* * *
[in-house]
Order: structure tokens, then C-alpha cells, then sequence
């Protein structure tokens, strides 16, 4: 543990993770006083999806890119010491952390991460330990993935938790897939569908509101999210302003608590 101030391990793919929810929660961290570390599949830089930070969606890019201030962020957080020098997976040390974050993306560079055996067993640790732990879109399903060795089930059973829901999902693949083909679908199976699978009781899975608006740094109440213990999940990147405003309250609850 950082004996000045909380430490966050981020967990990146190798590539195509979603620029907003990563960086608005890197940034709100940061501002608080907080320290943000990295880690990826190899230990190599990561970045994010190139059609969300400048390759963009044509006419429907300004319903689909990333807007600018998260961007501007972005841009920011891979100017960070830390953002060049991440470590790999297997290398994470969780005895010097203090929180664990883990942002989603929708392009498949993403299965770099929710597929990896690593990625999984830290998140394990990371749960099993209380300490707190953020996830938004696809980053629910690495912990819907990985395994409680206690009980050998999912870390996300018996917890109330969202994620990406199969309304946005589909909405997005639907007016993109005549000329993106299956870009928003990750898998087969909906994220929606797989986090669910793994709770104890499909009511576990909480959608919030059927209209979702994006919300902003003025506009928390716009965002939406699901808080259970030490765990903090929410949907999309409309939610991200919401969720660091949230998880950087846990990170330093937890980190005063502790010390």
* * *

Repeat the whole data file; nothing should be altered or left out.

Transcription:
[in-house]
Order: structure tokens, then C-alpha cells, then sequence
């Protein structure tokens, strides 16, 4: 543990993770006083999806890119010491952390991460330990993935938790897939569908509101999210302003608590 101030391990793919929810929660961290570390599949830089930070969606890019201030962020957080020098997976040390974050993306560079055996067993640790732990879109399903060795089930059973829901999902693949083909679908199976699978009781899975608006740094109440213990999940990147405003309250609850 950082004996000045909380430490966050981020967990990146190798590539195509979603620029907003990563960086608005890197940034709100940061501002608080907080320290943000990295880690990826190899230990190599990561970045994010190139059609969300400048390759963009044509006419429907300004319903689909990333807007600018998260961007501007972005841009920011891979100017960070830390953002060049991440470590790999297997290398994470969780005895010097203090929180664990883990942002989603929708392009498949993403299965770099929710597929990896690593990625999984830290998140394990990371749960099993209380300490707190953020996830938004696809980053629910690495912990819907990985395994409680206690009980050998999912870390996300018996917890109330969202994620990406199969309304946005589909909405997005639907007016993109005549000329993106299956870009928003990750898998087969909906994220929606797989986090669910793994709770104890499909009511576990909480959608919030059927209209979702994006919300902003003025506009928390716009965002939406699901808080259970030490765990903090929410949907999309409309939610991200919401969720660091949230998880950087846990990170330093937890980190005063502790010390």